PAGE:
PPL Montana has agreed to install an estimated $10 million in new pollution controls at a Billings power plant if the company reverses its plan to close the facility in less than two years, state officials and company representatives said Monday. <READ MORE>
By Anne Hedges
Commenting on Ambre’s Decker coal mine expansion is shooting in the dark ... and that’s the way Ambre likes it.
When the U.S. Bureau of Land Management (BLM) asked for “feedback” on a proposal to lease 500 acres of coal-bearing land to the Decker West mine, the first question that came to mind was –what is the proposal exactly? The Decker Coal Company is owned by Australian coal giant Ambre Energy, a company leading the industry blitz to build West Coast coal export terminals so coal companies can make a killing selling undervalued U.S. coal to Asian markets. But if you want to find out more about Ambre’s proposal…fat chance!
BLM sent out a notice requesting public “feedback relevant to the issues that may influence the scope of the environmental analysis, including alternatives.” I also got a letter from BLM saying the most useful public comments are those that are “specific.”
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BILLINGS, Mont. (AP) — A dispute over greenhouse gases from oil and gas drilling will head to federal court in Montana as attorneys for the government and the industry face off against environmentalists who say too little is being done to reduce emissions that contribute to climate change. <READ MORE>
By Derf Johnson
Last week brought some terrible news for those of us in Montana that care about reducing global warming emissions and stabilizing our climate. The U.S. Energy Information Administration (EIA) reports that Montana’s energy related C02 emissions rate increased from 2000-2010 by 11.4%. Rather than recognizing and making efforts to address the very serious problem with continuing to emit heat-trapping gases, Montana has increased the amount of emissions that we spill out into our Big Sky every single year. In 2010 alone, Montana emitted over 34.9 million metric tons of C02 emissions.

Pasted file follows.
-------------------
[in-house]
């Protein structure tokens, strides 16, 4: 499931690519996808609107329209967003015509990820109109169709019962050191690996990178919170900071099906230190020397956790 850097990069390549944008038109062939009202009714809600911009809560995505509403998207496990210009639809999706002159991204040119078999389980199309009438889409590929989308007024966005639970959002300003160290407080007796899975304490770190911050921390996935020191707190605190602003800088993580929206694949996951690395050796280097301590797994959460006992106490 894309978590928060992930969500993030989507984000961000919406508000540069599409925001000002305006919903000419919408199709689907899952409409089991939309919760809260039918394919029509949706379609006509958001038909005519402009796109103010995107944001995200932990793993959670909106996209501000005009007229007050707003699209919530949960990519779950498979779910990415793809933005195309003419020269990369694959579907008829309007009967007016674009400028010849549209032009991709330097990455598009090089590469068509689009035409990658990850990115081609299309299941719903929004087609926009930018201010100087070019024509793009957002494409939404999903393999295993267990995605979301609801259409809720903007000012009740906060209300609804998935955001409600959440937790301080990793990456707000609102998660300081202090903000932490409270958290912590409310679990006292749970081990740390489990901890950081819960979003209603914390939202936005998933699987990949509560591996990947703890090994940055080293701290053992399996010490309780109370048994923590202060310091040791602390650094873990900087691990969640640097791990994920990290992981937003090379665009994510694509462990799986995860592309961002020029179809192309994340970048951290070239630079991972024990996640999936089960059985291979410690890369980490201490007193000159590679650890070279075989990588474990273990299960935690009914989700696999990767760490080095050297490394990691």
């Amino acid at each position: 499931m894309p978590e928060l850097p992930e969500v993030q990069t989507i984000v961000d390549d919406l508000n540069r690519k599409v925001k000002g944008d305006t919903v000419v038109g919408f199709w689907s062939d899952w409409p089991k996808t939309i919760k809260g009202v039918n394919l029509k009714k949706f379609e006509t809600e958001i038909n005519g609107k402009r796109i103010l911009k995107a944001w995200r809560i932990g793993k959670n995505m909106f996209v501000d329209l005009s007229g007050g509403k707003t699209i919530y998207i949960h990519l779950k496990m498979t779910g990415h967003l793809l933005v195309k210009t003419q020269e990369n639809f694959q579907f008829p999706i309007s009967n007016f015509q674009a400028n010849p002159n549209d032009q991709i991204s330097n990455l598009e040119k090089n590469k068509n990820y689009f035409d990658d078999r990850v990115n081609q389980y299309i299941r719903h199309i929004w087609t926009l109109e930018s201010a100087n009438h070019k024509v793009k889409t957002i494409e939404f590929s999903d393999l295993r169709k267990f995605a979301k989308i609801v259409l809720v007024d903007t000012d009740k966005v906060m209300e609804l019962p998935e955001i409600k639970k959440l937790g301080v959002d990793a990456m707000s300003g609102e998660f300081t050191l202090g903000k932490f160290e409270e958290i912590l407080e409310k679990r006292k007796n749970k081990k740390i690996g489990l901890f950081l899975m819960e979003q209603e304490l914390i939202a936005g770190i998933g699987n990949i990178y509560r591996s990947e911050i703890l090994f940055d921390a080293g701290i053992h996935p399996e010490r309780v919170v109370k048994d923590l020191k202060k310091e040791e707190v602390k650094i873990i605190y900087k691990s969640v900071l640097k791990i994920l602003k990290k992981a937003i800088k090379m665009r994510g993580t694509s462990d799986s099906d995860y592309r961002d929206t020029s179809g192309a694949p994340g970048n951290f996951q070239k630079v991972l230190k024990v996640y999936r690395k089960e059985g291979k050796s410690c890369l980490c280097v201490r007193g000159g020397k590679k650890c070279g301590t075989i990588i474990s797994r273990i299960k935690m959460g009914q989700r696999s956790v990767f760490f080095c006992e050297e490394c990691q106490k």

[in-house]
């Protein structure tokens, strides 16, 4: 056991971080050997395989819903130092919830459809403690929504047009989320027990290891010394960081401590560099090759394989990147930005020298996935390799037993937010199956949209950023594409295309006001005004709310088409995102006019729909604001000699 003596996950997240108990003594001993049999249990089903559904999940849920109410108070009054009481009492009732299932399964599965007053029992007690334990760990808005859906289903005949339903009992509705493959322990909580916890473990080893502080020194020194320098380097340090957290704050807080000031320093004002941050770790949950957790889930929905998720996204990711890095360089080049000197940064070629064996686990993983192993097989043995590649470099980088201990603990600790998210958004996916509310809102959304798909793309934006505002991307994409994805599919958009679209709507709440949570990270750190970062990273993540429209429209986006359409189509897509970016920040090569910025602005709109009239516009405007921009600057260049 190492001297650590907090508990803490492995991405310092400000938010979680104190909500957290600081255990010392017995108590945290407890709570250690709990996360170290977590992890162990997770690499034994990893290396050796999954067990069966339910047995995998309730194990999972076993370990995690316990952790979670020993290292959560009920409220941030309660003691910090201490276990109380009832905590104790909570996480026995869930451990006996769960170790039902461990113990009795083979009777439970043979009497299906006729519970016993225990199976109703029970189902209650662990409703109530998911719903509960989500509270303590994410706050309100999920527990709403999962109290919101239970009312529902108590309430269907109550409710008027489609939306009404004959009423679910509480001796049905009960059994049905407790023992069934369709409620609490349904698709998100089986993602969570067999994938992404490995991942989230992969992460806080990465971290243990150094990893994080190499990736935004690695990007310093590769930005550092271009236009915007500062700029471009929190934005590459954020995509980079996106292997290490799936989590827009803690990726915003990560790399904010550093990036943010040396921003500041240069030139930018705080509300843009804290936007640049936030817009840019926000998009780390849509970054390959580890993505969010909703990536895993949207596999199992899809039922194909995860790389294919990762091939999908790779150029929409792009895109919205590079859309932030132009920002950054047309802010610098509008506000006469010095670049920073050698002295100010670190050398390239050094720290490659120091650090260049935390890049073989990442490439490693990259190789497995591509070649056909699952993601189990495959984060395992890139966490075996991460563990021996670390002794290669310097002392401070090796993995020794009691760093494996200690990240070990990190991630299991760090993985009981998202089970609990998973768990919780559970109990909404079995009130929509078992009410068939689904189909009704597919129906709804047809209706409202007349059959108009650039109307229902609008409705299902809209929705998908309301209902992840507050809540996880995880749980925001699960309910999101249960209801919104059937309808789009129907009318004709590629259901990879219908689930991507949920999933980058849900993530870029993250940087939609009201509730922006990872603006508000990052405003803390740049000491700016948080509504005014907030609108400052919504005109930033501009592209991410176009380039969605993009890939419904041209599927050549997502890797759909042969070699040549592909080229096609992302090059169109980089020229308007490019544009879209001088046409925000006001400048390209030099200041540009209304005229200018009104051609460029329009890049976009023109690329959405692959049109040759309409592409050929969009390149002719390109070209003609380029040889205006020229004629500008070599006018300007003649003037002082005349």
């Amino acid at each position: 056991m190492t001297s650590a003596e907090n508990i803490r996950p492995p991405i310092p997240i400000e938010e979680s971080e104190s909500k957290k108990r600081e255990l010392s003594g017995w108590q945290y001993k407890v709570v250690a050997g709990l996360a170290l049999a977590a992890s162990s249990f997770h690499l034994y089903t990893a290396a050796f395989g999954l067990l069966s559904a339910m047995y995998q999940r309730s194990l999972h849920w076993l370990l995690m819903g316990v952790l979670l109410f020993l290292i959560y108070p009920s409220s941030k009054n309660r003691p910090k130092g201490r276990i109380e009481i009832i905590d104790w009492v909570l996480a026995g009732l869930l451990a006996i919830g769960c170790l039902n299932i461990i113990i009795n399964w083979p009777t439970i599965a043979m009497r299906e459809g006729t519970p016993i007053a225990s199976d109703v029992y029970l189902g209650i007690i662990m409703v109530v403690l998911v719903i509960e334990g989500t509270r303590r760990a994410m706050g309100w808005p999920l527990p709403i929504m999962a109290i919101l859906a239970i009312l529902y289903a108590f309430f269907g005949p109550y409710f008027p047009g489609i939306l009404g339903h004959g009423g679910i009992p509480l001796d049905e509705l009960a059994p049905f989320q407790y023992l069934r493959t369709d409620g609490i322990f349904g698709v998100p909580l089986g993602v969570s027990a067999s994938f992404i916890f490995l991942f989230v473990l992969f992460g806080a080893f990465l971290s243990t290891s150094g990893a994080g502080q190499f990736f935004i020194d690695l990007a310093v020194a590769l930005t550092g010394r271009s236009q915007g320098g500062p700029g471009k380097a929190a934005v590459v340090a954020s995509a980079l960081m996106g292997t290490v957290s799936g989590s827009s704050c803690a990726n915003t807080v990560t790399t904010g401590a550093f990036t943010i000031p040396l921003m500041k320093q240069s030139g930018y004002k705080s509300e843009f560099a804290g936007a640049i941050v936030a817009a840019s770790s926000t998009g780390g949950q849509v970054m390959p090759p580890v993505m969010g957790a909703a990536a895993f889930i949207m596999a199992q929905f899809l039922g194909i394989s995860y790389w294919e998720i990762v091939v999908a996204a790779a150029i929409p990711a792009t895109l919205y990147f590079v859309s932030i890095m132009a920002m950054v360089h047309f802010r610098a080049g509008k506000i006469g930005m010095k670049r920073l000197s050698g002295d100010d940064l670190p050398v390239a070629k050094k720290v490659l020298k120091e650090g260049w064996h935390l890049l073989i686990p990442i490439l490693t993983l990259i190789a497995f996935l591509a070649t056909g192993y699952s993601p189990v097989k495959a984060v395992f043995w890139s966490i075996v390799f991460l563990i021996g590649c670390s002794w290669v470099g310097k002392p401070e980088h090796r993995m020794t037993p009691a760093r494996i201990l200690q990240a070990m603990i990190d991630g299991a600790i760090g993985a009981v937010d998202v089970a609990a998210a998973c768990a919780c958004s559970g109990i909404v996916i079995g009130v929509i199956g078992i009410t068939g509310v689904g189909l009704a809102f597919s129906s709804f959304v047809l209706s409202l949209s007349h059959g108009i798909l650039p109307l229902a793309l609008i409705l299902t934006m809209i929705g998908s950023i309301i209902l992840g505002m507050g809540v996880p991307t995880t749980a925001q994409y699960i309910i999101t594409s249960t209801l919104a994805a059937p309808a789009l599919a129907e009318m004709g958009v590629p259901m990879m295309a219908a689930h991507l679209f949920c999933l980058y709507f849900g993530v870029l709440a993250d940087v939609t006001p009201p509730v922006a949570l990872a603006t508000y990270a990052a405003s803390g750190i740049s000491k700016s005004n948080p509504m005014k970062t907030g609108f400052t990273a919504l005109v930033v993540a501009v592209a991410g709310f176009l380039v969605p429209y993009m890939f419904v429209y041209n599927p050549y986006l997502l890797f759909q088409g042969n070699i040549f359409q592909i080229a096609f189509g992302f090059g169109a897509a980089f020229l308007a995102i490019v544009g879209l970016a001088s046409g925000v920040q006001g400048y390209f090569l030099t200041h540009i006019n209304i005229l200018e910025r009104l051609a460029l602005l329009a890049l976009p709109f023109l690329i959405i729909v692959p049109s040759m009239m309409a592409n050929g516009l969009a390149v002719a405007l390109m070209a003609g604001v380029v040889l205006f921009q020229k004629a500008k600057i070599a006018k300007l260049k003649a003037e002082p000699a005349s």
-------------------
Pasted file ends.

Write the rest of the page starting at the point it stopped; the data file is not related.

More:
Montana ranks low (41st) in the total emissions we released, when compared to other states. But when you look at the emissions that each individual was responsible for, per capita emissions, Montana moved up to 6th in the nation, only lagging behind Wyoming, North Dakota, Alaska, West Virginia, and Louisiana. The common theme being that all of these states are relatively rural, fossil fuel energy producing states. But the reason for Montana’s incredibly high ranking deserves some serious extra scrutiny (details on this later).
by Derf Johnson
Coal mining, especially underground coal mining, is a dangerous occupation that puts workers and citizens at risk, causes fatalities, and brings about life-long injuries. This holds true at Montana’s lone underground coal mine, the Signal Peak mine in the Bull Mountains, whose short but checkered history, epitomizes an industry that more closely guards its profits than its workers well-being.
The flagrant disregard the mining industry showed for its workers and miners ultimately prompted the U.S. Congress in 1977 to pass the Federal Mine Safety and Health Act (FMSHA), to enforce compliance with mandatory safety and health standards to make coal mines safer for workers and to improve conditions at mines. The Mine Safety and Health Administration (MSHA) is the federal agency that is charged with enforcing the FMSHA, including coal mining in Montana.
The state Public Service Commission is urging the U.S. Environmental Protection Agency to back off on proposed greenhouse-gas rules for new coal-fired power plants – almost one year after the comment period on the rule closed. <READ MORE>
The saga of the megaloads in Montana and Idaho reaches a milestone in Canada this weekend. All those loads of oil processing modules that caused such commotion down here for nigh on three years are assembled and ready to crank in far northeastern Alberta, Canada. <READ MORE>
HELENA — As soon as the news broke that six-term Democratic U.S. Sen. Max Baucus was retiring, all eyes in the Democratic Party turned to former Gov. Brian Schweitzer. <READ MORE>
Light shines on hundreds of pizza box-shaped containers stacked on rows of shelves when Jerry Zieg opens the door to a dark cavernous metal building in the mountain foothills north of this town. <READ MORE>